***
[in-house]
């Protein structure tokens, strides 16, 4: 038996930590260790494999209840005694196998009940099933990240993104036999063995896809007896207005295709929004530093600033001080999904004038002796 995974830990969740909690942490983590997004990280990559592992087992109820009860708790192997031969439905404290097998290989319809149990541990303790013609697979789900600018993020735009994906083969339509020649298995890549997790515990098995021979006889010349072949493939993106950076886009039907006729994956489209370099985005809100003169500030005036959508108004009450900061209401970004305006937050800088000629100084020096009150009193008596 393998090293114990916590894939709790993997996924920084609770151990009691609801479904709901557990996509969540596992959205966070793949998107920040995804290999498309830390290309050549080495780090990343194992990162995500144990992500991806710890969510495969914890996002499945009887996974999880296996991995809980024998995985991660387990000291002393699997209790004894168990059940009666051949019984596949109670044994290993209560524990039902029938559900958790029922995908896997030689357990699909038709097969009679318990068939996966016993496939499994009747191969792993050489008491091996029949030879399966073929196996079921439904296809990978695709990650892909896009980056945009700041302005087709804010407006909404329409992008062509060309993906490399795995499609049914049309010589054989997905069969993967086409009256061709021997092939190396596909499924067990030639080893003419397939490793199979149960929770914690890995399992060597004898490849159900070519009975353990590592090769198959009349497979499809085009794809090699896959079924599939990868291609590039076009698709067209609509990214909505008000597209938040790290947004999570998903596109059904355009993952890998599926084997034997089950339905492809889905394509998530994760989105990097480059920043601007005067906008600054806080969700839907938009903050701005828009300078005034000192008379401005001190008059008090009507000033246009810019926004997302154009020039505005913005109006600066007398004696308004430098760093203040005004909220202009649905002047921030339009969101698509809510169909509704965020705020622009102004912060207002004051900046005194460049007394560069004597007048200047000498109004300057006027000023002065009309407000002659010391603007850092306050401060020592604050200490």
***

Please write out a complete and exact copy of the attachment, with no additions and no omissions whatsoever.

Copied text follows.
[in-house]
């Protein structure tokens, strides 16, 4: 038996930590260790494999209840005694196998009940099933990240993104036999063995896809007896207005295709929004530093600033001080999904004038002796 995974830990969740909690942490983590997004990280990559592992087992109820009860708790192997031969439905404290097998290989319809149990541990303790013609697979789900600018993020735009994906083969339509020649298995890549997790515990098995021979006889010349072949493939993106950076886009039907006729994956489209370099985005809100003169500030005036959508108004009450900061209401970004305006937050800088000629100084020096009150009193008596 393998090293114990916590894939709790993997996924920084609770151990009691609801479904709901557990996509969540596992959205966070793949998107920040995804290999498309830390290309050549080495780090990343194992990162995500144990992500991806710890969510495969914890996002499945009887996974999880296996991995809980024998995985991660387990000291002393699997209790004894168990059940009666051949019984596949109670044994290993209560524990039902029938559900958790029922995908896997030689357990699909038709097969009679318990068939996966016993496939499994009747191969792993050489008491091996029949030879399966073929196996079921439904296809990978695709990650892909896009980056945009700041302005087709804010407006909404329409992008062509060309993906490399795995499609049914049309010589054989997905069969993967086409009256061709021997092939190396596909499924067990030639080893003419397939490793199979149960929770914690890995399992060597004898490849159900070519009975353990590592090769198959009349497979499809085009794809090699896959079924599939990868291609590039076009698709067209609509990214909505008000597209938040790290947004999570998903596109059904355009993952890998599926084997034997089950339905492809889905394509998530994760989105990097480059920043601007005067906008600054806080969700839907938009903050701005828009300078005034000192008379401005001190008059008090009507000033246009810019926004997302154009020039505005913005109006600066007398004696308004430098760093203040005004909220202009649905002047921030339009969101698509809510169909509704965020705020622009102004912060207002004051900046005194460049007394560069004597007048200047000498109004300057006027000023002065009309407000002659010391603007850092306050401060020592604050200490």